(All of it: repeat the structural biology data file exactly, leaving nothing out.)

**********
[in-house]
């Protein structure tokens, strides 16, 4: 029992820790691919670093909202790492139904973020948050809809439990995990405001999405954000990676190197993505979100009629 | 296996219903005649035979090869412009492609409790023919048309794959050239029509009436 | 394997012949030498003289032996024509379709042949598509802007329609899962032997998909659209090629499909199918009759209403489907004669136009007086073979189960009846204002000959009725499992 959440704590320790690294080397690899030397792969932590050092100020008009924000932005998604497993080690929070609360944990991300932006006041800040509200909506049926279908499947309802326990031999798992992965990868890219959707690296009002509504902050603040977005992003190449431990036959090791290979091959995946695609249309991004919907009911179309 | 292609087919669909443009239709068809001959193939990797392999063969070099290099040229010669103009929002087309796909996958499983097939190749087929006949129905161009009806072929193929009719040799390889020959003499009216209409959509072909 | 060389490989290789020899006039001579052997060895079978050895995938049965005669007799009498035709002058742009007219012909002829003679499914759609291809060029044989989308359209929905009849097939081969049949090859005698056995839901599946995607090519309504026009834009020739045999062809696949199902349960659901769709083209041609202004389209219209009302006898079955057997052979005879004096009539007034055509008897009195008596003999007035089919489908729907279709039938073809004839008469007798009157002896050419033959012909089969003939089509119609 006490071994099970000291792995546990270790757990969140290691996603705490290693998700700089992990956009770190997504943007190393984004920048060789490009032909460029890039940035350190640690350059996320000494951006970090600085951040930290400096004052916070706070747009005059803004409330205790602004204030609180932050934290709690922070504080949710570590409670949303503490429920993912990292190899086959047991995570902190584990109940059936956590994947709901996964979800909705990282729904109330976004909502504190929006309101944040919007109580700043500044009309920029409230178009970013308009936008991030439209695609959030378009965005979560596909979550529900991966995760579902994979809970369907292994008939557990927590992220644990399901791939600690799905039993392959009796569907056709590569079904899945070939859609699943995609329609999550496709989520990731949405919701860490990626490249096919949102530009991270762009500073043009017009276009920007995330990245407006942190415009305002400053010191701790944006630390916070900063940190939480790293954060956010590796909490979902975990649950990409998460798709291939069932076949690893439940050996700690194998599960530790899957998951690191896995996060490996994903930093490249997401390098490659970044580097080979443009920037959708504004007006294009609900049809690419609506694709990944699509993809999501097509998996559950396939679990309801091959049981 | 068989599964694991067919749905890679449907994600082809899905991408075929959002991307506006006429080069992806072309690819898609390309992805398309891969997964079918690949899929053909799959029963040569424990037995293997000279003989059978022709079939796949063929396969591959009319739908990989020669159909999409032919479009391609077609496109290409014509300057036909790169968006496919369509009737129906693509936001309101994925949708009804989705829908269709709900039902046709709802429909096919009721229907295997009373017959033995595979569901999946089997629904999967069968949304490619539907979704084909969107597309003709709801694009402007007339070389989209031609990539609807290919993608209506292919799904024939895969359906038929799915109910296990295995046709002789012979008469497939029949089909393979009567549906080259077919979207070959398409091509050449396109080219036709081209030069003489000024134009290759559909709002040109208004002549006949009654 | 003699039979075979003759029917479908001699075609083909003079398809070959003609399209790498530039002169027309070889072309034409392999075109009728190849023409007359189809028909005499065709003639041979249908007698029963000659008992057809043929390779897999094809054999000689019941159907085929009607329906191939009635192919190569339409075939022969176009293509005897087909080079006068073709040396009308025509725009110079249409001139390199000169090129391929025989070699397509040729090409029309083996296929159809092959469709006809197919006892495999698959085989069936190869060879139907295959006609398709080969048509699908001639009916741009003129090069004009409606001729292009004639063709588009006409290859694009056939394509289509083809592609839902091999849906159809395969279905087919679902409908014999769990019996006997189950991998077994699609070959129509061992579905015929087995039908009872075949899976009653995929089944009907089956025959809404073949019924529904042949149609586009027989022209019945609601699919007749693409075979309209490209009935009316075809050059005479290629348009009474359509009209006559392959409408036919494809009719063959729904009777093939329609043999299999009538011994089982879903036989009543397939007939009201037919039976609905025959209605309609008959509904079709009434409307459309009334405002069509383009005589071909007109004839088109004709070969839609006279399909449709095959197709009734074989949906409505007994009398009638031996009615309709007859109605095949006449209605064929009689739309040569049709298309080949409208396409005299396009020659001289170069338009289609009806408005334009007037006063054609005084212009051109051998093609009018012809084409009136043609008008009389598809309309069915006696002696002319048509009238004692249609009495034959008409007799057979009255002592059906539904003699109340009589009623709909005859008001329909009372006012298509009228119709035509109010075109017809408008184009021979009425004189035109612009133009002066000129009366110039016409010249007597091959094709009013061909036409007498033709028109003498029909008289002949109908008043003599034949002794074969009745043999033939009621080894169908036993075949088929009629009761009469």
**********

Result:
[in-house]
């Protein structure tokens, strides 16, 4: 029992820790691919670093909202790492139904973020948050809809439990995990405001999405954000990676190197993505979100009629 | 296996219903005649035979090869412009492609409790023919048309794959050239029509009436 | 394997012949030498003289032996024509379709042949598509802007329609899962032997998909659209090629499909199918009759209403489907004669136009007086073979189960009846204002000959009725499992 959440704590320790690294080397690899030397792969932590050092100020008009924000932005998604497993080690929070609360944990991300932006006041800040509200909506049926279908499947309802326990031999798992992965990868890219959707690296009002509504902050603040977005992003190449431990036959090791290979091959995946695609249309991004919907009911179309 | 292609087919669909443009239709068809001959193939990797392999063969070099290099040229010669103009929002087309796909996958499983097939190749087929006949129905161009009806072929193929009719040799390889020959003499009216209409959509072909 | 060389490989290789020899006039001579052997060895079978050895995938049965005669007799009498035709002058742009007219012909002829003679499914759609291809060029044989989308359209929905009849097939081969049949090859005698056995839901599946995607090519309504026009834009020739045999062809696949199902349960659901769709083209041609202004389209219209009302006898079955057997052979005879004096009539007034055509008897009195008596003999007035089919489908729907279709039938073809004839008469007798009157002896050419033959012909089969003939089509119609 006490071994099970000291792995546990270790757990969140290691996603705490290693998700700089992990956009770190997504943007190393984004920048060789490009032909460029890039940035350190640690350059996320000494951006970090600085951040930290400096004052916070706070747009005059803004409330205790602004204030609180932050934290709690922070504080949710570590409670949303503490429920993912990292190899086959047991995570902190584990109940059936956590994947709901996964979800909705990282729904109330976004909502504190929006309101944040919007109580700043500044009309920029409230178009970013308009936008991030439209695609959030378009965005979560596909979550529900991966995760579902994979809970369907292994008939557990927590992220644990399901791939600690799905039993392959009796569907056709590569079904899945070939859609699943995609329609999550496709989520990731949405919701860490990626490249096919949102530009991270762009500073043009017009276009920007995330990245407006942190415009305002400053010191701790944006630390916070900063940190939480790293954060956010590796909490979902975990649950990409998460798709291939069932076949690893439940050996700690194998599960530790899957998951690191896995996060490996994903930093490249997401390098490659970044580097080979443009920037959708504004007006294009609900049809690419609506694709990944699509993809999501097509998996559950396939679990309801091959049981 | 068989599964694991067919749905890679449907994600082809899905991408075929959002991307506006006429080069992806072309690819898609390309992805398309891969997964079918690949899929053909799959029963040569424990037995293997000279003989059978022709079939796949063929396969591959009319739908990989020669159909999409032919479009391609077609496109290409014509300057036909790169968006496919369509009737129906693509936001309101994925949708009804989705829908269709709900039902046709709802429909096919009721229907295997009373017959033995595979569901999946089997629904999967069968949304490619539907979704084909969107597309003709709801694009402007007339070389989209031609990539609807290919993608209506292919799904024939895969359906038929799915109910296990295995046709002789012979008469497939029949089909393979009567549906080259077919979207070959398409091509050449396109080219036709081209030069003489000024134009290759559909709002040109208004002549006949009654 | 003699039979075979003759029917479908001699075609083909003079398809070959003609399209790498530039002169027309070889072309034409392999075109009728190849023409007359189809028909005499065709003639041979249908007698029963000659008992057809043929390779897999094809054999000689019941159907085929009607329906191939009635192919190569339409075939022969176009293509005897087909080079006068073709040396009308025509725009110079249409001139390199000169090129391929025989070699397509040729090409029309083996296929159809092959469709006809197919006892495999698959085989069936190869060879139907295959006609398709080969048509699908001639009916741009003129090069004009409606001729292009004639063709588009006409290859694009056939394509289509083809592609839902091999849906159809395969279905087919679902409908014999769990019996006997189950991998077994699609070959129509061992579905015929087995039908009872075949899976009653995929089944009907089956025959809404073949019924529904042949149609586009027989022209019945609601699919007749693409075979309209490209009935009316075809050059005479290629348009009474359509009209006559392959409408036919494809009719063959729904009777093939329609043999299999009538011994089982879903036989009543397939007939009201037919039976609905025959209605309609008959509904079709009434409307459309009334405002069509383009005589071909007109004839088109004709070969839609006279399909449709095959197709009734074989949906409505007994009398009638031996009615309709007859109605095949006449209605064929009689739309040569049709298309080949409208396409005299396009020659001289170069338009289609009806408005334009007037006063054609005084212009051109051998093609009018012809084409009136043609008008009389598809309309069915006696002696002319048509009238004692249609009495034959008409007799057979009255002592059906539904003699109340009589009623709909005859008001329909009372006012298509009228119709035509109010075109017809408008184009021979009425004189035109612009133009002066000129009366110039016409010249007597091959094709009013061909036409007498033709028109003498029909008289002949109908008043003599034949002794074969009745043999033939009621080894169908036993075949088929009629009761009469």